Sunday, September 26, 2021


 In his book, "Creative Selection: Inside Apple's Design Process During the Golden Age of Steve Jobs", Apple Inventor Ken Kocienda narrates a relatable story.

Ken was disappointed at not been given the managerial position after successfully delivering Safari browser project. He got an offer from Google. At this stage, his VP reached out to him and understood what made him tick and assured that he wouldn't want Ken to leave. Though there wasn't any managerial positions open at that time, he got in a new project (about making Web email work with Apple mail, which had the visibility at Steve Jobs' level).

During the execution of the project, he was faced with a typical technical issue where he wasn't able to place the cursor at the right place when the user chose to reply via HTML. On surface, this seemed like an easy problem but deep within, it had various nuances that needed to be taken care of. Feeling struck, he reached out to his old manager (who over-looked him for managerial position). He suggested to seek guidance of 2 of the senior colleagues, which helped him solve the issue.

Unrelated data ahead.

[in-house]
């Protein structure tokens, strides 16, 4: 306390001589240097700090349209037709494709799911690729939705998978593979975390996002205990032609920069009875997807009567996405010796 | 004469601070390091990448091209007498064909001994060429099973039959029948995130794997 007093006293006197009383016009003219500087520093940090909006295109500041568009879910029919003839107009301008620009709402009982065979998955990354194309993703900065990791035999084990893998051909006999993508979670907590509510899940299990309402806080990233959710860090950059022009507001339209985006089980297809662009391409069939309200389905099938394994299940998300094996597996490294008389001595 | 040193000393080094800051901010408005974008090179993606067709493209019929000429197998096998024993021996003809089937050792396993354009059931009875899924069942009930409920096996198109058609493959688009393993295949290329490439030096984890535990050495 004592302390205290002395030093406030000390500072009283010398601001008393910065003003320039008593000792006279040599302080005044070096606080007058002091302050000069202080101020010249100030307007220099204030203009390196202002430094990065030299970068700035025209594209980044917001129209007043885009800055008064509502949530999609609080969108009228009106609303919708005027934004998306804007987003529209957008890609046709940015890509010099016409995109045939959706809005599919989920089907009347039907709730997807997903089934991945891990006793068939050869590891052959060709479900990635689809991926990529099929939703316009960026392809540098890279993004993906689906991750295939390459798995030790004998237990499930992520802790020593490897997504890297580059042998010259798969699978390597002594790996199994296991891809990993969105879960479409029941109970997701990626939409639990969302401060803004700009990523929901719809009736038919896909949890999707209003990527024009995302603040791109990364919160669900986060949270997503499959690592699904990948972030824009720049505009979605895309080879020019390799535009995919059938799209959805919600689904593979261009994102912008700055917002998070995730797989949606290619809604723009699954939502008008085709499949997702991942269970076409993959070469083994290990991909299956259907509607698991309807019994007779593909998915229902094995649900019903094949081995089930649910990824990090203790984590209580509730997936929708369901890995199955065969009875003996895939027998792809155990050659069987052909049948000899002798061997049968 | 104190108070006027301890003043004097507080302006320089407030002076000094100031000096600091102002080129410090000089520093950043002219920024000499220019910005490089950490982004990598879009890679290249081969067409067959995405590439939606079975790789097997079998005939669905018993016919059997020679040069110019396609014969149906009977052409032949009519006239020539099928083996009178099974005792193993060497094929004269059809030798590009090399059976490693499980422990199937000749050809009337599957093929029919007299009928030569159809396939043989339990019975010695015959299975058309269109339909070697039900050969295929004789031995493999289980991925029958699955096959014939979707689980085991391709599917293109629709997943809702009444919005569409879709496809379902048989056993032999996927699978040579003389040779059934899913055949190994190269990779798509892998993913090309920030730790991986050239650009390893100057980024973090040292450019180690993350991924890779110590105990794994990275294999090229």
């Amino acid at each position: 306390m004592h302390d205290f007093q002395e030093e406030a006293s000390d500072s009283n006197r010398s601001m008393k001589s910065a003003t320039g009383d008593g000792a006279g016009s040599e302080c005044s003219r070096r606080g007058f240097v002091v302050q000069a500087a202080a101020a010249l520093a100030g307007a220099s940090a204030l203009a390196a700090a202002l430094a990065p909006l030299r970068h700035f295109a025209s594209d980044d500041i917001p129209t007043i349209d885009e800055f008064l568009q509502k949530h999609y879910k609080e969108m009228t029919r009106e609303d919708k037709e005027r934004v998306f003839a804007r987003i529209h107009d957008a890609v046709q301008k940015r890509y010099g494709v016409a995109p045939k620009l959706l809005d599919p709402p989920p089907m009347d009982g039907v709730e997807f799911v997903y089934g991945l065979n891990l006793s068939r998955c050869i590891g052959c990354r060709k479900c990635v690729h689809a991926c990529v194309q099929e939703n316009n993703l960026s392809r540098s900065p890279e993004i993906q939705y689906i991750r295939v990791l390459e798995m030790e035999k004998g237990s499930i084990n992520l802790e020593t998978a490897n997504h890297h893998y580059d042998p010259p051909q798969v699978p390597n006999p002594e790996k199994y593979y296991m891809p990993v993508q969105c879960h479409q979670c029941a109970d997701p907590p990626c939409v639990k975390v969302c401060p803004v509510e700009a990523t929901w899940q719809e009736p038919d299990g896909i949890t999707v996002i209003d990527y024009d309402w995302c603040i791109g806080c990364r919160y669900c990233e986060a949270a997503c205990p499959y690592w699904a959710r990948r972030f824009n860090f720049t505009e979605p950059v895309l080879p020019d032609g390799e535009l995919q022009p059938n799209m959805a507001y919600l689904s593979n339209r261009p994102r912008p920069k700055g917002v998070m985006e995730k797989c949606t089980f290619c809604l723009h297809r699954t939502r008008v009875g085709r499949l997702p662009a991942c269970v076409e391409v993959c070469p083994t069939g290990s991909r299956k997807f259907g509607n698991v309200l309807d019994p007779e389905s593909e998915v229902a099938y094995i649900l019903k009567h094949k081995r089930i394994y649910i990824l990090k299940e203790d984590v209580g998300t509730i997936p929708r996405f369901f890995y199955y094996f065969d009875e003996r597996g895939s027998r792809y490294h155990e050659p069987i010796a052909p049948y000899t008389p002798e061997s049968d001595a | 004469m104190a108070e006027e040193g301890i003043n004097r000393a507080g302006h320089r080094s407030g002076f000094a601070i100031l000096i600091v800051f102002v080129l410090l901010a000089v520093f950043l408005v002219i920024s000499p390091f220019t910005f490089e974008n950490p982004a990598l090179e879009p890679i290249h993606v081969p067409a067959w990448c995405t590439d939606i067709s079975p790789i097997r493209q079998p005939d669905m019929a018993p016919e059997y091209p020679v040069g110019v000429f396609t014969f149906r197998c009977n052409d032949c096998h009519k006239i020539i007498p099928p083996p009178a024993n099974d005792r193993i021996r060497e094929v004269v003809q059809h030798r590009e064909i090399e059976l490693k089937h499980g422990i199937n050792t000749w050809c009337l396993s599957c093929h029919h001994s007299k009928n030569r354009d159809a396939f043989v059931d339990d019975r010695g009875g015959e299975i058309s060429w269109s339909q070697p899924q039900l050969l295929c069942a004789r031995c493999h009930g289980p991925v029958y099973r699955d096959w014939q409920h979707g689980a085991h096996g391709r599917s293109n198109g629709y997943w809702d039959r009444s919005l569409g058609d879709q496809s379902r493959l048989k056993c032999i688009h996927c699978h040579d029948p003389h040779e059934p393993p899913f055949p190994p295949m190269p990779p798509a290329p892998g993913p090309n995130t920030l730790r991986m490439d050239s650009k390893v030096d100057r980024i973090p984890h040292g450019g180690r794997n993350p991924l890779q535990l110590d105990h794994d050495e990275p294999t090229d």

In the hindsight, his manager could have simply let his ego overtake himself and not helped him or his VP could have chosen not talk to him. None of these situations happened.

Unlike most technology decisions where you have a right answer and a wrong one, communication and people do not operate with a binary mindset.

When it comes to people, there are far many variables at play least of which are motivations, emotions, personal situations, backgrounds, context under which they are operating.

Great communicators exhibit exemplary emotional intelligence. They show situational awareness, they show empathy and maturity in not letting their egos overtake them.

What is your take/experience ?

On these lines, sharing my sketchnote of the thoughts shared by harsh goenka over twitter #communication #emotionalintellegence

My Sketchnote:

My LinkedIn Post:

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